No One is Alone

”People make mistakes, holding to their own, thinking they’re alone.”  No One is Alone, from Into the Woods, by Steven Sondheim

Yesterday, while working the Times crossword and finishing my second cup of coffee, a centipede slithered out of nowhere, weaseled its way across the carpet and disappeared under the coffee table.

Last night I fell asleep reading about the ancient connection between humans and coyotes. This canid, according to the author, is now present within one mile of anyone in America, including me, reading in bed.

Later, I was awakened by the distinct odor of that white-striped denizen of suburbia passing through my backyard.

This morning, a rabbit, a squirrel, a chipmunk and an assortment of birds foraged peacefully together among the leavings from the bird feeder. Each danced unconsciously around the other, minding, yet not minding at all, the act of sharing sustenance and space.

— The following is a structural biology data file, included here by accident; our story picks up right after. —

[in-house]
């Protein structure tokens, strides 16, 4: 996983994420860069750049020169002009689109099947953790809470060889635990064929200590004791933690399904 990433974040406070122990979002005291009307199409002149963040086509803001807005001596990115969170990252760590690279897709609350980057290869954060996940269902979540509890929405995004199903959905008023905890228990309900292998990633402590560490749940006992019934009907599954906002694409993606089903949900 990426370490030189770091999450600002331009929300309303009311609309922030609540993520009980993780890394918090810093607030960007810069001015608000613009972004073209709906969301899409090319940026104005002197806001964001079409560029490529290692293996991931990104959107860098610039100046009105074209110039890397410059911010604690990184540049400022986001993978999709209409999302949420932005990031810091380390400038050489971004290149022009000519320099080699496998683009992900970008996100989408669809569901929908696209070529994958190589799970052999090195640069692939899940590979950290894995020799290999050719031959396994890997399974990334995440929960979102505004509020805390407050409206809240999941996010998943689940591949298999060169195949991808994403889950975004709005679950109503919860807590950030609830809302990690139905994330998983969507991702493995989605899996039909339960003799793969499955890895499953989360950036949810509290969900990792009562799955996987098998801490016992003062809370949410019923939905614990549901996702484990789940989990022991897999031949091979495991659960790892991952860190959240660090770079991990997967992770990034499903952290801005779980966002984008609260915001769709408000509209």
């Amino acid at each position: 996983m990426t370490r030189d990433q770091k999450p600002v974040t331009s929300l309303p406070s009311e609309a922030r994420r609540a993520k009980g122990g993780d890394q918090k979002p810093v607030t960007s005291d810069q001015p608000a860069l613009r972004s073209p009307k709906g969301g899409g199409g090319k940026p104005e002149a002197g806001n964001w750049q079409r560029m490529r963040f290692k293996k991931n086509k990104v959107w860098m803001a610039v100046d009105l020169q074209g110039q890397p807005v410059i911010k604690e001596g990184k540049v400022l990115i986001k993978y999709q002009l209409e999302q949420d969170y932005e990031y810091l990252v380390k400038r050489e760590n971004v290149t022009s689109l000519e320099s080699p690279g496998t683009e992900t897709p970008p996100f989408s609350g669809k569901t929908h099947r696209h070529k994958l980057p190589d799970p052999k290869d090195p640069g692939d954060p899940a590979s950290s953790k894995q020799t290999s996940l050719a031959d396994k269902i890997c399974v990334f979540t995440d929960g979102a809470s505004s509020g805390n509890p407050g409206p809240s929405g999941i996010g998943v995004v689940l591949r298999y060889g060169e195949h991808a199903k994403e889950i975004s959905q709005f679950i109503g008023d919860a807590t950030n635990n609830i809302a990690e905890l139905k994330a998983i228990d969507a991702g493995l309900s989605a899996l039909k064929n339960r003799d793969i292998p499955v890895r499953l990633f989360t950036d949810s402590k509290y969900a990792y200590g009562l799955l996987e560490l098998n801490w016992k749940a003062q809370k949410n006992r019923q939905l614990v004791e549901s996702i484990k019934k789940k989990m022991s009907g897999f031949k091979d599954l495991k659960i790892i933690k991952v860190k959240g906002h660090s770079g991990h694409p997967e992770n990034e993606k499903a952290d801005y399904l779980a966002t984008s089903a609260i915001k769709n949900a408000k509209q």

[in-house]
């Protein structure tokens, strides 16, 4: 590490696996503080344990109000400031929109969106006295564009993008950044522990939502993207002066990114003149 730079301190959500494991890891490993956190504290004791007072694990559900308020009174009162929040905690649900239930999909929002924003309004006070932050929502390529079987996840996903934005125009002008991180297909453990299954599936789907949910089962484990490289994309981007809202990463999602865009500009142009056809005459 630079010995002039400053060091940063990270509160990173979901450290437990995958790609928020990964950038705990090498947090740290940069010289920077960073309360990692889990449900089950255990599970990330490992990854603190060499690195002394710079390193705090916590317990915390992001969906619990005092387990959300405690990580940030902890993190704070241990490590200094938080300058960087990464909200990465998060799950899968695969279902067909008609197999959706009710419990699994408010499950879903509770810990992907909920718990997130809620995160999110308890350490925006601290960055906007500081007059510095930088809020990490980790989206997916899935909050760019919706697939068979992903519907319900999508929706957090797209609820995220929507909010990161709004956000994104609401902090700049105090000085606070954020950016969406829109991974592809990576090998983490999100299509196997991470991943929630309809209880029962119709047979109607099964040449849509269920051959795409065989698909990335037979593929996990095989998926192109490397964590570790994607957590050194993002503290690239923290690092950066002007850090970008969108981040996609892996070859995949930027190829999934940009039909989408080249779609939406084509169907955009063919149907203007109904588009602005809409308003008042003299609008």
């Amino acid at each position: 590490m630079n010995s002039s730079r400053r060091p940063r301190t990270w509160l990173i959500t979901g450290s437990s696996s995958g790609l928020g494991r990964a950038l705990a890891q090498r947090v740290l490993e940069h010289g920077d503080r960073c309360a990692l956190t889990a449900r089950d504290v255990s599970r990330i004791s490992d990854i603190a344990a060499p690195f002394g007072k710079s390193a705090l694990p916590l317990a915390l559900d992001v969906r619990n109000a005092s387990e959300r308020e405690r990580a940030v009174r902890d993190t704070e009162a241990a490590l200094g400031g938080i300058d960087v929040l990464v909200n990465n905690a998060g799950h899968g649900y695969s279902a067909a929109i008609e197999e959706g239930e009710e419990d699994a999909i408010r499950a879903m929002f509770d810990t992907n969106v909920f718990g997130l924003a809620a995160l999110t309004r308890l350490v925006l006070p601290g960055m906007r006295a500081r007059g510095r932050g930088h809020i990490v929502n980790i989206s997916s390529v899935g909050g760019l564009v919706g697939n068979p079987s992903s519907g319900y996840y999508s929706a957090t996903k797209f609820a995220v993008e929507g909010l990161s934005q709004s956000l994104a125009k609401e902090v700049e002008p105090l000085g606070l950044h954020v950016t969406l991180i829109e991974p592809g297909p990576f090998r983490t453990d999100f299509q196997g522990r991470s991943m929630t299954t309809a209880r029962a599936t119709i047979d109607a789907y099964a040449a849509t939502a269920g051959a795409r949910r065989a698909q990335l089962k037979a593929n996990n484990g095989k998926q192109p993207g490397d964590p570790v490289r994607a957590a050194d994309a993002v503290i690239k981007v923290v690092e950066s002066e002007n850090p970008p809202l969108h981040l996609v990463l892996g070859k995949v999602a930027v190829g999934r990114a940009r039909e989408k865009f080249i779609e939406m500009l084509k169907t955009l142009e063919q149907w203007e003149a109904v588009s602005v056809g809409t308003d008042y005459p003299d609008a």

*   *   *   *

When asked, I say I live alone.  But none of us do. While I certainly could do without the centipedes, and maybe the skunks, I’m certain they have a place in the grand order of things, and so I am content to live with them.

The order of things — a frighteningly fragile construct, requiring balance between need and greed.  Between owning and sharing – space or resources. Between caring for ourselves and others. So I could not help feeling a seismic shift in the order of things as I read that, following the America First President’s trip abroad, Angela Merkel declared that now, Europe is on its own.


  1. Beautifully put.

  2. Loretta Feller says:

    We become aware and strengthen the webs. Resist.

  3. Sometimes we are more alone than other times, in spite of the crowd.

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